Max Clifford: Sex assault appeal told of trial 'error'
The judge at the sexual assault trial of publicist Max Clifford made a "very significant error" by not asking the jury to consider the issue of consent, the Court of Appeal has been told.
Lawyers say private detectives also have new evidence that throws doubt on the convictions, which are "unsafe".
Clifford, from Surrey, began the legal challenge before he died aged 74 while serving an eight-year prison term.
His daughter, Louise, has continued the appeal on his behalf.
The PR consultant was jailed in May 2014 after being convicted of eight indecent assaults, carried out between 1977 and 1984, against four young women and girls.
He died from heart failure in December 2017 after collapsing in his cell at Littlehey Prison in Cambridgeshire.
Prosecutors told Clifford's trial he had used his celebrity connections to lure women.
On Tuesday, his lawyer, Sarah Forshaw QC, said the jury at Southwark Crown Court should have been able to consider whether the women Clifford allegedly assaulted had consented.
She told the Court of Appeal that Clifford - known for representing a string of famous clients and selling exclusive stories to tabloid newspapers - had always denied "forced sexual activity".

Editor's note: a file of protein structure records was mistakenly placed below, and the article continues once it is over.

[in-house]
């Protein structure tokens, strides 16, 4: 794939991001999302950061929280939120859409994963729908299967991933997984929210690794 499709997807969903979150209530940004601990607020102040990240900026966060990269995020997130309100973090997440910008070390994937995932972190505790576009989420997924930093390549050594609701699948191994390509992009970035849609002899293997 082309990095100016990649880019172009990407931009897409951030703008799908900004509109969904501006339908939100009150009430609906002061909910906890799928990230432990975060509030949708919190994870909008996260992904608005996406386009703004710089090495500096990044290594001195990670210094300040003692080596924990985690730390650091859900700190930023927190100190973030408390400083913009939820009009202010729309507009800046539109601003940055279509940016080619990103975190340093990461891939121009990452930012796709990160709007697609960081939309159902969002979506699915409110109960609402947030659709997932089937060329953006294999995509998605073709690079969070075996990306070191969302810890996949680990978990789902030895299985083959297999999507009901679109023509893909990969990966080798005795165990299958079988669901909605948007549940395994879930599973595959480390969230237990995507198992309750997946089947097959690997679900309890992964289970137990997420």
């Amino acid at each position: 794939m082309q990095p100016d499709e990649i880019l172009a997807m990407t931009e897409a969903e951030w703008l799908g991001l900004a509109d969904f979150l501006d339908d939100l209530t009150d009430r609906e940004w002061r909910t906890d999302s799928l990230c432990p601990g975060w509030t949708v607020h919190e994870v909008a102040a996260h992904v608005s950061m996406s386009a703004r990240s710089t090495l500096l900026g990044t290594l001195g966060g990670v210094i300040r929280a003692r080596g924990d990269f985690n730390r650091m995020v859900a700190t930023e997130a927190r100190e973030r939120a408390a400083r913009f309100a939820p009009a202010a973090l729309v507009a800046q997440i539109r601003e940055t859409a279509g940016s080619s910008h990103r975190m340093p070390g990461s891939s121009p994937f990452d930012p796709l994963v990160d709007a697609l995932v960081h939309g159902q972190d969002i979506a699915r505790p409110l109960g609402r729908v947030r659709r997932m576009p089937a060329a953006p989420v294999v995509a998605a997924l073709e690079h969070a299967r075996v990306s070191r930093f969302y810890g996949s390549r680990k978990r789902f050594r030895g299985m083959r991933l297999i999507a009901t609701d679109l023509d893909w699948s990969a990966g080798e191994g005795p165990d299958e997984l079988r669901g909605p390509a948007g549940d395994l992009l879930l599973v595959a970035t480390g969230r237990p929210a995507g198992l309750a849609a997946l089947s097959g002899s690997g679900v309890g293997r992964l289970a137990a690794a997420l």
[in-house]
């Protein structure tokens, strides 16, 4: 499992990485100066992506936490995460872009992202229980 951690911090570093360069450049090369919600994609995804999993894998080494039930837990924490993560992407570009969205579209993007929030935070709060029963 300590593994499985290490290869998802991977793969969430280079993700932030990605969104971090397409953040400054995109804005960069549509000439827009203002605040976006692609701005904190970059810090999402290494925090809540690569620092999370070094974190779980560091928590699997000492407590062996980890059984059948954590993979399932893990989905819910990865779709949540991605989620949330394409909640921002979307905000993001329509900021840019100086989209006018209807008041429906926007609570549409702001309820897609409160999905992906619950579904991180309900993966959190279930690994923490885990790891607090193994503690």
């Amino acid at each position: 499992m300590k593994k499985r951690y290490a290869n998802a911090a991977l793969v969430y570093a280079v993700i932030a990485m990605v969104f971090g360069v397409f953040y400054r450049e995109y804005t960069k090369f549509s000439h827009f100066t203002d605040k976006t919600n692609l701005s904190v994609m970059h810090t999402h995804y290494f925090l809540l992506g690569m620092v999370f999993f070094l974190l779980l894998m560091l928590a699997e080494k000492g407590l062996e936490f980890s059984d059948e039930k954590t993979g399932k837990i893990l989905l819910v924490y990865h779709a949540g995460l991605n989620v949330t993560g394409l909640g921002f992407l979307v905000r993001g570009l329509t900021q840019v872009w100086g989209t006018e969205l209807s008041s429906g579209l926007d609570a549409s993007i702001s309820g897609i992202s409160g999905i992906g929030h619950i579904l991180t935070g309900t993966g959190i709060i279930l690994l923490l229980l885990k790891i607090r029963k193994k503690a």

She said the grounds of his appeal were "fresh evidence", and "misdirections or inadequate directions" by the trial judge Anthony Leonard.
Ms Forshaw said the "removal" of the issue of consent, or "belief in consent", from the jury, was an issue.
She told the court in his first police interview Clifford had said he wanted to "emphasise that I have never forced any female to engage in any form of sexual activity with me against their will".
"He flatly denied the scenarios these women were painting," the barrister added. "The complainants were painting scenarios involving forced sexual activity, which he would always deny, and denied until his death."
Ms Forshaw said Clifford's daughter "wanted to do what she can to restore his reputation".
Rosina Cottage QC, for the Crown Prosecution Service, said there was "no room" for the issue of consent to be considered by the jury during its deliberations because at the trial Clifford denied the alleged incidents had taken place.
He had maintained his relationships with women were "respectable", she said.
The court also heard that the CPS wanted Clifford's daughter to contribute towards the costs of the appeal.
The Court of Appeal has reserved judgment in the case.